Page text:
(הר נוף, lit. scenic mountain
) is a neighborhood on a hillside on the western boundary of Jerusalem
, with a population of 20,000 residents, primarily Orthodox Jews. The first homes in Har Nof were built in the early 1980s.
In Talmudic times, Har Nof was an agricultural settlement that served Jerusalem. Remains of ancient wine presses, farmhouses and terraces built 1,500 years ago have been unearthed on the outskirts of Har Nof.
The overwhelming majority of the residents of Har Nof are Orthodox Jewish
. Many are recent olim
. The neighborhood has a large community of English-speaking olim
, including a small group of Bostoner Hasidim
, as well as notable French-speaking and Spanish-speaking communities. There are also communities of both Ger
Hasidim, as well many Sephardi
and Mizrahi Jews
. The former Sefardic chief rabbi
and leader of the Shas
party, Rabbi Ovadia Yosef
, lives in Har Nof.
Spiritual leaders of the Ashkenazi Haredi community who reside in Har Nof are the Bostoner Rebbe, Grand Rabbi Levi Yitzchak Horowitz
, Rabbi Moishe Sternbuch
of the Edah HaChareidis
, and Rabbi Yitzchak Mordechai Rubin of Kehilat Bnei Torah .
Synagogues and public institutions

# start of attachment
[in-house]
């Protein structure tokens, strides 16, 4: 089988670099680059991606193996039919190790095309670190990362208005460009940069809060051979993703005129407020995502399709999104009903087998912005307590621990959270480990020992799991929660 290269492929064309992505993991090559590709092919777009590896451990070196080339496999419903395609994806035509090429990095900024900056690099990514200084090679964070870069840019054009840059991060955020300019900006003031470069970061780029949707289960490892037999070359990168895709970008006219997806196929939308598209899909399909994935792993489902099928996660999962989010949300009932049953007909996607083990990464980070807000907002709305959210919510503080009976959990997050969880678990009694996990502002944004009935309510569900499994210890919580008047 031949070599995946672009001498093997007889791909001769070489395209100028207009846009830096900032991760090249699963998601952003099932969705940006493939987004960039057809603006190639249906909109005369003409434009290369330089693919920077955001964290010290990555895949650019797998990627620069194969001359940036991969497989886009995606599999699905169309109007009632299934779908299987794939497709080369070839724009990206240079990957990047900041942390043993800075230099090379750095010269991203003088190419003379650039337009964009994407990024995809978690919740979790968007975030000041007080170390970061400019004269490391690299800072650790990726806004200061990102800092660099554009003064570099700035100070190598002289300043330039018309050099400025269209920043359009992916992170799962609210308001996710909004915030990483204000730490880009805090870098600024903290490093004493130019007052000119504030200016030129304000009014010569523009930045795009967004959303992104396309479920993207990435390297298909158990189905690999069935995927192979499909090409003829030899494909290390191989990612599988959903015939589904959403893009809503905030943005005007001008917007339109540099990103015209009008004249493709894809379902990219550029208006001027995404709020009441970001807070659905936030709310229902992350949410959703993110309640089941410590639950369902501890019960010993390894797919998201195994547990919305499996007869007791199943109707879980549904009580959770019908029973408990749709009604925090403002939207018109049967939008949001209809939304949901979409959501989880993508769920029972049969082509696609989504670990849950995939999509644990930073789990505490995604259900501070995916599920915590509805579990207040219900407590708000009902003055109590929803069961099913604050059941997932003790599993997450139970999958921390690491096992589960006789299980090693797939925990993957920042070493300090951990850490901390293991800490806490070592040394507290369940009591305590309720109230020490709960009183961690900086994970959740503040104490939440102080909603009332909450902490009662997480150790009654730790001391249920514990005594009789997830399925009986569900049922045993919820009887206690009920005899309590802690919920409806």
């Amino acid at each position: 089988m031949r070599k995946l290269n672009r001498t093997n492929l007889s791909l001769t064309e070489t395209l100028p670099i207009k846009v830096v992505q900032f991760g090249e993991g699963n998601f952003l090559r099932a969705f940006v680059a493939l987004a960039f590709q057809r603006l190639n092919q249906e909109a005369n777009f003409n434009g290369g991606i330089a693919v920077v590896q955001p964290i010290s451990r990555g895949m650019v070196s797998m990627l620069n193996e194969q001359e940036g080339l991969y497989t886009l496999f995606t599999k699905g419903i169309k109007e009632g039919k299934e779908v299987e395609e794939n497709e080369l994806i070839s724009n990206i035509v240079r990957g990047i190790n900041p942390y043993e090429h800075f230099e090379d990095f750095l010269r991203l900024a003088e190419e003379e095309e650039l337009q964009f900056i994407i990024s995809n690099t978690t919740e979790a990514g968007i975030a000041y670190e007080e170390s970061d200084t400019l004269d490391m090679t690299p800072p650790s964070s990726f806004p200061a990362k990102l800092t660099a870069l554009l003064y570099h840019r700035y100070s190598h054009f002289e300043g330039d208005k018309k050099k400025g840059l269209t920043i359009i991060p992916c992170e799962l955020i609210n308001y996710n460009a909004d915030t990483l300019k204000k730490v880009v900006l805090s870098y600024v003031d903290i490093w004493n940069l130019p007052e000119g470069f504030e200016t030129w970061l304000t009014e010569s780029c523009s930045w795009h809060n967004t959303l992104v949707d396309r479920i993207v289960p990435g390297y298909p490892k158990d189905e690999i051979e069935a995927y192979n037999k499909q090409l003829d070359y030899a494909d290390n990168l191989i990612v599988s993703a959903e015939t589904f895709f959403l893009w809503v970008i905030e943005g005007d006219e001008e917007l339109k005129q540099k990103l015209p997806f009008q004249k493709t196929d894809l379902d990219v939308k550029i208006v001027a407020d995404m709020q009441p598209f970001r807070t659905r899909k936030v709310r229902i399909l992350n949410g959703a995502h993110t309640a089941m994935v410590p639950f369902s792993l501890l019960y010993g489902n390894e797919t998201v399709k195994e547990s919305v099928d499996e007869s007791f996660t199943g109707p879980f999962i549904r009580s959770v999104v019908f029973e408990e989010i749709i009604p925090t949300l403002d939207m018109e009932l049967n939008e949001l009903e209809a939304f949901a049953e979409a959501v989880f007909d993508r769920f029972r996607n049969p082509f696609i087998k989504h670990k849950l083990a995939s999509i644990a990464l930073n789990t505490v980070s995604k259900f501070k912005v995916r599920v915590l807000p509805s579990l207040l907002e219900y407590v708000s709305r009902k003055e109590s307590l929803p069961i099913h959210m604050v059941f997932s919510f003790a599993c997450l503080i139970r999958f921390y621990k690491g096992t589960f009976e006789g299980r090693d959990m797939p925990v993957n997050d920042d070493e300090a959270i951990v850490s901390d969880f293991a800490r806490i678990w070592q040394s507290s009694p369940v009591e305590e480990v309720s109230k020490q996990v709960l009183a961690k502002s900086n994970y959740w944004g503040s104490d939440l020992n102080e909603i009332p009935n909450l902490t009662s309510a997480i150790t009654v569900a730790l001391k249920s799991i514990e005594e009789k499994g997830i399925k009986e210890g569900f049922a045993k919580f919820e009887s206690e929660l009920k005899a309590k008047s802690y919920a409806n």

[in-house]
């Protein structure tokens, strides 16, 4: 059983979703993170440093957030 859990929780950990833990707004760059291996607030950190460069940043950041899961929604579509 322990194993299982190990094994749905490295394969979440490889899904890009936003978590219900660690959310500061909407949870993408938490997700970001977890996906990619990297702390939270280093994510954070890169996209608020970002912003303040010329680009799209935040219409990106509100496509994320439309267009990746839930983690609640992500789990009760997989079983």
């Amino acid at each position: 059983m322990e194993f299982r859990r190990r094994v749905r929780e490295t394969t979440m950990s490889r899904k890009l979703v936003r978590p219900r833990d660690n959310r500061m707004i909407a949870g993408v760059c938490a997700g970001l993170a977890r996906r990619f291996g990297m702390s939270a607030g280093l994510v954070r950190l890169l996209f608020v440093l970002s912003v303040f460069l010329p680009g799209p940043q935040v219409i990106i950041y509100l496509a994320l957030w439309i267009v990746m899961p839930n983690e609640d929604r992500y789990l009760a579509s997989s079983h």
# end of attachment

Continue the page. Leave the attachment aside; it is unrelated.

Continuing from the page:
As a religious neighborhood, Har Nof is home to many synagogues
and Torah study institutions, among them Heichal Hatorah, Yeshiva Pachad Yitzchok
, Machon Shlomo
and Machon Yaakov
. The campus of Neve Yerushalayim
, a college for religious women, is located in Har Nof.
Har Nof is a terraced neighborhood on the slopes of a mountain that sits 813 meters above sea level. Due to the topography, many of the multi-storey apartment buildings have entrances on both sides of the building - one to reach the lower floors and another to reach the higher floors. Some streets are connected by long flights of stairs. At the foot of Har Nof lies the 1,200 dunam Jerusalem Forest (Yaar Yerushalayim
), planted in the 1950s as a green lung around the city.
The neighborhood is linked to the city center by Kanfei Nesharim and Beit Hadfus streets, passing through the neighborhood of Givat Shaul.
The residents of Har Nof founded Shomera, a non-profit environmental protection association to thwart the building of high-rise luxury towers that would block the view of the Jerusalem Forest.
Emergency medical care is provided by the volunteer group Hachovesh
har nof website